What are the Best Substitutes for Margarine?
The best substitutes for margarine are natural butters and purified cooking oils. Margarine was created as an inexpensive alternative to butter, and has similar properties. Although margarine substitutes can often be used at the same volume, they may have a somewhat different taste, consistency and nutritional profile.
Margarine was designed to have qualities similar to natural dairy butter. Most margarine is made by emulsifying pure vegetable oils in skim milk. The resulting mixture is then chilled to achieve a creamy consistency. Salt is often added to mimic the savory taste of salted butter.
Just as margarine can replace butter, butter makes an ideal substitute for margarine. Butter sticks can be cut to the appropriate amount or melted to measure their volume. Salted and unsalted butter varieties are available to meet the needs of the recipe. Some bakers even use a combination of dairy butter and margarine to customize the flavor and consistency of baked goods.
Removing margarine generally decreases the salt, fat and moisture content of the recipe. The ratio of margarine ingredients is typically 80 percent oil and 20 percent water. In a recipe, margarine can be replaced by adding the same volume of oil and water in an identical ratio. Oil substitutes for margarine are usually unsalted. Salt can be added or left out completely to satisfy individual tastes.
Creamy homemade margarine substitutes can be made in a home blender. Drizzling oil into a blender of rapidly churning skim milk causes emulsification. The emulsifying process suspends the fats in the liquid to create a thickened substance. Storing the emulsified fats in a cold environment further thickens the mixture. Chilled margarine substitutes spread and melt similarly to butter.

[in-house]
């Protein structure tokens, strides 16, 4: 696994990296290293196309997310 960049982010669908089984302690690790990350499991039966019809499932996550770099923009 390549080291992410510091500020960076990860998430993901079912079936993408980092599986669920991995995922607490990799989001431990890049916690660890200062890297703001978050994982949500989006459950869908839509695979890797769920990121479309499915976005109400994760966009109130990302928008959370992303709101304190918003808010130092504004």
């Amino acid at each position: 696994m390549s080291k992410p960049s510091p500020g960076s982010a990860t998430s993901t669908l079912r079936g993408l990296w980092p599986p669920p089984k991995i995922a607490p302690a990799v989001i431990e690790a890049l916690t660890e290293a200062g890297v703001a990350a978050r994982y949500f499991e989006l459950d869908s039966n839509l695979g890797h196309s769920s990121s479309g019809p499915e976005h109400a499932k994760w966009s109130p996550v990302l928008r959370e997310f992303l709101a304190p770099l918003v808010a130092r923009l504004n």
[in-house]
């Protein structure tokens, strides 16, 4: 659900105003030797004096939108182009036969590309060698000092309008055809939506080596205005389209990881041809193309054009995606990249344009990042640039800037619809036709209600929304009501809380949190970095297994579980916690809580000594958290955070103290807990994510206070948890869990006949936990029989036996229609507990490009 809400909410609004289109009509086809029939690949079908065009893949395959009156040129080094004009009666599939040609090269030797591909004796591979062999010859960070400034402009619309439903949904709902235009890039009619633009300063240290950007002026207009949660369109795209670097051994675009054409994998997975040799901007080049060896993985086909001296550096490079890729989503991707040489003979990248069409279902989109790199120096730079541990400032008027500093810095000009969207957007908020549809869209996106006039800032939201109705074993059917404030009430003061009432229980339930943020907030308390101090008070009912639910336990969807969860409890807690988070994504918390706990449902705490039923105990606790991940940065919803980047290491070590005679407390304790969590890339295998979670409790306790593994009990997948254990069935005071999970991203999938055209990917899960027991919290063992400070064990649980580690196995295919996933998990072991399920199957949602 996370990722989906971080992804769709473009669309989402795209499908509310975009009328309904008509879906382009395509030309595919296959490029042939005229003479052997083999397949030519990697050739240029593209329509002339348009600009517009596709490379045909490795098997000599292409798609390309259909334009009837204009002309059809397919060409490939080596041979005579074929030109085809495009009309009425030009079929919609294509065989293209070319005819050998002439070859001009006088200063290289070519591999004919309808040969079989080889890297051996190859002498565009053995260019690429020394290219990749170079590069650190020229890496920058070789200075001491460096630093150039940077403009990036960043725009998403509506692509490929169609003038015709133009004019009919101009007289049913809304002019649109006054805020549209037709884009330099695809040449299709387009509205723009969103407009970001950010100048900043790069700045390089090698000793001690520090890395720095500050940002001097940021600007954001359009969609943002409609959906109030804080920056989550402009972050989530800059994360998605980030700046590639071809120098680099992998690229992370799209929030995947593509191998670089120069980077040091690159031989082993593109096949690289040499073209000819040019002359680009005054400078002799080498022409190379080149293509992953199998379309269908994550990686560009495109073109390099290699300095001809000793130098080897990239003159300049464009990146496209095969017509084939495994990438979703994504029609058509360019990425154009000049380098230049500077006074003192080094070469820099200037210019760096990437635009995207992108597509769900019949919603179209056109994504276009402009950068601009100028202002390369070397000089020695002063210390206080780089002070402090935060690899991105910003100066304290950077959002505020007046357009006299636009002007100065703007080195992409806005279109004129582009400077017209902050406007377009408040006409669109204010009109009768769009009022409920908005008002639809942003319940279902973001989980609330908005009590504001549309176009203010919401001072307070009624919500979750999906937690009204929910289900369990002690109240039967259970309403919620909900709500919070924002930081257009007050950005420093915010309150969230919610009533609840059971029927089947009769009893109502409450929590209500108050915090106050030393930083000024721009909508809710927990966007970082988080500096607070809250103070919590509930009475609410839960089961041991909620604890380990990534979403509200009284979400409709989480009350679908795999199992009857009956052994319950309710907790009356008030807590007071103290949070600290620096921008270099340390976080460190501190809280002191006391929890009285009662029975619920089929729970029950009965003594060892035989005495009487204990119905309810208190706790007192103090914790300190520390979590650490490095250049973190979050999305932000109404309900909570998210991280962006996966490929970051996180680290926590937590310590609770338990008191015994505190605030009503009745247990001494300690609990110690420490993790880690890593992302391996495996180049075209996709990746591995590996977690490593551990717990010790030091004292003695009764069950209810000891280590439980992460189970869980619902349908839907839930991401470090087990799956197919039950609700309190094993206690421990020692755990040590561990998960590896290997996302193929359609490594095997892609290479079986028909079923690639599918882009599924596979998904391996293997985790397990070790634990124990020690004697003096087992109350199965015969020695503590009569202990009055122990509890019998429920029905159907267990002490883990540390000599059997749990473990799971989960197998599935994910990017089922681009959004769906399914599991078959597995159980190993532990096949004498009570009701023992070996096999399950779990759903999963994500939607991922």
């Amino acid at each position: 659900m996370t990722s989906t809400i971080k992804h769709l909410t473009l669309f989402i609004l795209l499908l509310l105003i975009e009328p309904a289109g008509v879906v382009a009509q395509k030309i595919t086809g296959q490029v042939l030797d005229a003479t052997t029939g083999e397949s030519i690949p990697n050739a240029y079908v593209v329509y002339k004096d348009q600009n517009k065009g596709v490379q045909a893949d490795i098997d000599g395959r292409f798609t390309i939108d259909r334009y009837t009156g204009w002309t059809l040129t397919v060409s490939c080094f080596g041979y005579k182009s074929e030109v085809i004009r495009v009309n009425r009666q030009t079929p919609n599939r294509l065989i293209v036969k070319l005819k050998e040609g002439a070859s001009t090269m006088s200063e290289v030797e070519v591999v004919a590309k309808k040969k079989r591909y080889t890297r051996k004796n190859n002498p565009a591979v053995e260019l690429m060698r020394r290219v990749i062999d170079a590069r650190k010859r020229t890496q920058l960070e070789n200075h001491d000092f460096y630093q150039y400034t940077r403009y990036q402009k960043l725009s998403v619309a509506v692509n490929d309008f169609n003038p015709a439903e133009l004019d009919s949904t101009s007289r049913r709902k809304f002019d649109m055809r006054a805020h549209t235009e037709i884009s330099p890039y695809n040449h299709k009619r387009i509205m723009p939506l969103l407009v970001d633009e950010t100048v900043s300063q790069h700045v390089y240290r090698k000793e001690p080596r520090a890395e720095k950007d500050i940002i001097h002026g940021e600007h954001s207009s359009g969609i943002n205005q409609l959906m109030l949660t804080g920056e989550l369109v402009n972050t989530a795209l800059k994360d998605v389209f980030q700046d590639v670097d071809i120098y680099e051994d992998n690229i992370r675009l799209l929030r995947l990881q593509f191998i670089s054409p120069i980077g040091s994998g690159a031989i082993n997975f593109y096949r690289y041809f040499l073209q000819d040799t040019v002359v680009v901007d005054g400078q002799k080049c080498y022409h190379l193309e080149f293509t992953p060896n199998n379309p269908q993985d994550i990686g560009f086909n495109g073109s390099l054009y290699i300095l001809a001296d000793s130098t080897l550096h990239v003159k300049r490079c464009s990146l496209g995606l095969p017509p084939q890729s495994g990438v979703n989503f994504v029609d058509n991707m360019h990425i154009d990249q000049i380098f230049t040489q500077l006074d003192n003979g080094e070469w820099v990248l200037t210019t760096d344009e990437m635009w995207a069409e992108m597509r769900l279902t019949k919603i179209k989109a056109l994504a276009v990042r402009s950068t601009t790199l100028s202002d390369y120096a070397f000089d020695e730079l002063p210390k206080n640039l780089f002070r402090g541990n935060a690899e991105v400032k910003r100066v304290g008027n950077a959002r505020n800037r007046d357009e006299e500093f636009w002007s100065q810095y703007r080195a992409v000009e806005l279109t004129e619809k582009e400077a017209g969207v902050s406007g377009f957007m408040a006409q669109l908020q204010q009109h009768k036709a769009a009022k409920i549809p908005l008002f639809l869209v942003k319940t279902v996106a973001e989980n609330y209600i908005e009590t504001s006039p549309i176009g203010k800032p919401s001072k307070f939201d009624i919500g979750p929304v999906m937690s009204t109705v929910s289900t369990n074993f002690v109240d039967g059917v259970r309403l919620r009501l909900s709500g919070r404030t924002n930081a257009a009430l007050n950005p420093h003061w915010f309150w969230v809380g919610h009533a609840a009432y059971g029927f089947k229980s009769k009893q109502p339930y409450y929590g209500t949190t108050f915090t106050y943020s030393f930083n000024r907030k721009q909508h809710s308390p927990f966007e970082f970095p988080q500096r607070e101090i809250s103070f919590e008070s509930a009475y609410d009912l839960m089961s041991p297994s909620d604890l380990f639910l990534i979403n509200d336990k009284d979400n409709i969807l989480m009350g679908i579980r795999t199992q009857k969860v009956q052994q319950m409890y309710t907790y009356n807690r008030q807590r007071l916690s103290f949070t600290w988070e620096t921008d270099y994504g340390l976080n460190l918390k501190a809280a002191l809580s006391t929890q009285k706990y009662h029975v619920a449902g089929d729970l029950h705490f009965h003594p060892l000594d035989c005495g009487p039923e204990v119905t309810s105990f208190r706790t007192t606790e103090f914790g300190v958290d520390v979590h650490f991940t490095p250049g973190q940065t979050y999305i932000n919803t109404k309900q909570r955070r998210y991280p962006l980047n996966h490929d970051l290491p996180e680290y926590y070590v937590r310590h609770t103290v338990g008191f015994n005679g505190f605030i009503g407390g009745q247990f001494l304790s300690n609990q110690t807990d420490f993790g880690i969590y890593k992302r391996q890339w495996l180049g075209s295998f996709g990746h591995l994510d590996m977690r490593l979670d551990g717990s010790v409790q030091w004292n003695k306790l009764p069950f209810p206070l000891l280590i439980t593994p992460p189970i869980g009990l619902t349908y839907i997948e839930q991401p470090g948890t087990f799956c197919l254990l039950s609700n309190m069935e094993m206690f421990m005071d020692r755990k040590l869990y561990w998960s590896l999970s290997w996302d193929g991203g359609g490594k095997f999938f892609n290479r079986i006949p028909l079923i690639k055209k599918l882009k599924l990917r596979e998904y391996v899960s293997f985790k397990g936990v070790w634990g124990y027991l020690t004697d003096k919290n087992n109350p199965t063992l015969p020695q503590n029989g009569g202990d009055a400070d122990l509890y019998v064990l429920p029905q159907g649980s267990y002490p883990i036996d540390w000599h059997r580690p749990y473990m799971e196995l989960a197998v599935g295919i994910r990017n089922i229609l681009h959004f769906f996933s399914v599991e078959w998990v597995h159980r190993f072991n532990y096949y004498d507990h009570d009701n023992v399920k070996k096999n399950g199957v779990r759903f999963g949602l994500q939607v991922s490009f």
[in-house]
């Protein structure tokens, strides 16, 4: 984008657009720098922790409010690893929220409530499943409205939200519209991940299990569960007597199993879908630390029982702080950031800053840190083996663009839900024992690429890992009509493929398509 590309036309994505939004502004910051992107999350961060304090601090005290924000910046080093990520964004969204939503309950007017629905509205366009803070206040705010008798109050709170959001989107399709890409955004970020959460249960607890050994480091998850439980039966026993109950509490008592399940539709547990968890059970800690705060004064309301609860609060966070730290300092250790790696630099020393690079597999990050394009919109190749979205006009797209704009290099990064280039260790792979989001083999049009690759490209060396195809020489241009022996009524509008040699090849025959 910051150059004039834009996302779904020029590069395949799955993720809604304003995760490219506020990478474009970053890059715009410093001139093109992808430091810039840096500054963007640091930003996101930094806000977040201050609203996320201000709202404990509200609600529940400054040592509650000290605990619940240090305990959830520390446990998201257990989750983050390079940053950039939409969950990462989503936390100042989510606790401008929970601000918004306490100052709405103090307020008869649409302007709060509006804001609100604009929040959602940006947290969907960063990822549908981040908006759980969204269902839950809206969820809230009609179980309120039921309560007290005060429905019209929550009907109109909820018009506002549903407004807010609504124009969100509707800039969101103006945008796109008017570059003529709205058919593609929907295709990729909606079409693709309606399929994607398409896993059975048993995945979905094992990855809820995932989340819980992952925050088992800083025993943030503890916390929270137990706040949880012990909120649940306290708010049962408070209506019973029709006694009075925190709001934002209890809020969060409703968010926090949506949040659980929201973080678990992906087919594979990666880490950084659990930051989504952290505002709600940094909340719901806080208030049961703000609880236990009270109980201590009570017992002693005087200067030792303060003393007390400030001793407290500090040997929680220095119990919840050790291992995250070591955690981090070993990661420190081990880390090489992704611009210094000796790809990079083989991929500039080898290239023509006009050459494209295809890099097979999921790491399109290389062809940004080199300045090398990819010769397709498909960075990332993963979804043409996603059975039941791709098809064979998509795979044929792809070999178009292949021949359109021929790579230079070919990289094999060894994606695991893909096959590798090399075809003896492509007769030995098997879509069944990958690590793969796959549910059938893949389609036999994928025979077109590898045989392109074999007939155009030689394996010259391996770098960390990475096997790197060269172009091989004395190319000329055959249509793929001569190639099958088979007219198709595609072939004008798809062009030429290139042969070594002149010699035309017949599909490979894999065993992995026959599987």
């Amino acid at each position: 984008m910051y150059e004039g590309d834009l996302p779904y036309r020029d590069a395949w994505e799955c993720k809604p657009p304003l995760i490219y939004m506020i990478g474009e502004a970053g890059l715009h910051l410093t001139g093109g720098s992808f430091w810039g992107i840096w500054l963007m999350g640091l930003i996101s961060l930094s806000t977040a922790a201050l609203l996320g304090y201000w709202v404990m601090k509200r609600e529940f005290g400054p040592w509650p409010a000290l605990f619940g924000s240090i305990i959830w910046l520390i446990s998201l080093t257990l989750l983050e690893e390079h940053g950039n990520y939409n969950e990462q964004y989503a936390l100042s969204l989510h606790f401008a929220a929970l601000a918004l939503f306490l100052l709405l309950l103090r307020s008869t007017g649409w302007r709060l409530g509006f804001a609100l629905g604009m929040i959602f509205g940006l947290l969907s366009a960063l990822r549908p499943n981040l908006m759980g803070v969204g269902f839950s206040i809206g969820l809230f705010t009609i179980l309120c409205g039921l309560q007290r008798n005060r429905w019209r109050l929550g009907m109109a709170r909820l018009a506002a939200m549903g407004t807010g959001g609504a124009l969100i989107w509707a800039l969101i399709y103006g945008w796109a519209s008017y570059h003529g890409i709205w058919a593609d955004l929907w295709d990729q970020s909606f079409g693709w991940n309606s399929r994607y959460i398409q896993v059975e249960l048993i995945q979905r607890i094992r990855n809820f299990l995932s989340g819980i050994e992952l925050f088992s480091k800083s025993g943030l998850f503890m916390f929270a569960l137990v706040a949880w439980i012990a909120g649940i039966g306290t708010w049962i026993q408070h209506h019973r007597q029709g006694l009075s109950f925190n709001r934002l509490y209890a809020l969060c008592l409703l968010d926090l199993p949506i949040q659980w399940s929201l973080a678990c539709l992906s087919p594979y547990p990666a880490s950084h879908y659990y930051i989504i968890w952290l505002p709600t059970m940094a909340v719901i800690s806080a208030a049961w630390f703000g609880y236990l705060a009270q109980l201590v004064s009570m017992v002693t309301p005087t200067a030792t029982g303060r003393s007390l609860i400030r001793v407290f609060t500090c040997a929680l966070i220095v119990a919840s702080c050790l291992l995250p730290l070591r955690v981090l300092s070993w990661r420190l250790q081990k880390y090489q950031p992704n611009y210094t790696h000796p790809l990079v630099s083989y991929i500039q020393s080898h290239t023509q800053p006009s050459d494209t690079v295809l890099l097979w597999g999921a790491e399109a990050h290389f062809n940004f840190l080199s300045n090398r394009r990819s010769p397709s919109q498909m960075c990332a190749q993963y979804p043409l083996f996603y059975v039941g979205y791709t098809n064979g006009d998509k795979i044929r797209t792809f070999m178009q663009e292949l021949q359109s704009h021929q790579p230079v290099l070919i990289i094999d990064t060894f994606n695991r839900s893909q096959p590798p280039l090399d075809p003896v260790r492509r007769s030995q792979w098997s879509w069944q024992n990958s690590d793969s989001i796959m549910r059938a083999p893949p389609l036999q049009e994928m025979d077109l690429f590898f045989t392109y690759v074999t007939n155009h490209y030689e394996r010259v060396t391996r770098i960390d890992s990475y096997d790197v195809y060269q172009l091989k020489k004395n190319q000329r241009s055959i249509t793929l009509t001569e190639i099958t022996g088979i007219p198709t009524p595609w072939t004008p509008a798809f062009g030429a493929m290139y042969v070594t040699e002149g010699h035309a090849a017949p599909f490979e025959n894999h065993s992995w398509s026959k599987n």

Many substitutes for margarine contain fewer trans fats and saturated fats. Flaxseed, peanut and olive oil are often considered healthy substitutions for margarines that contain hydrogenated vegetable oils. The substitute oils are usually added to the recipe at room temperature and may be accompanied by a small amount of water or skim milk. Cooks making substitutions should keep in mind that unfiltered cooking oils may burn when used in high heat applications. Also, intensely flavored oil substitutes should be used sparingly as they may alter the taste of the finished food product.
Government regulations restrict the labeling and preparation of margarine and margarine replacements in many countries. Some substitutes for margarine are labeled as spreads or spreadable oils. Ingredients and additives for commercially available margarine substitutes vary greatly around the world. These similar products may simply not meet the qualifications to be labeled as margarine under marketplace rules.
I am surprised there was no mention of hydrogenated or partially hydrogenated oils in margarine, given how they are responsible for so much unnecessary disease - heart disease, high cholesterol, obesity, ADD, digestive disorders - the stuff should be banned from the food supply.
I am also shocked that the author claims margarine behaves like butter in cooking and baking applications - it tastes terrible and separates, which is disgusting. “Melt” is the only butter substitute I eat – it’s really rich and creamy, organic with a great oil blend, and doesn’t have artificial colors, weird chemicals, or garbage oils. It’s the real deal for great taste and optimal nutrition in dietary fat. You can check them out online.
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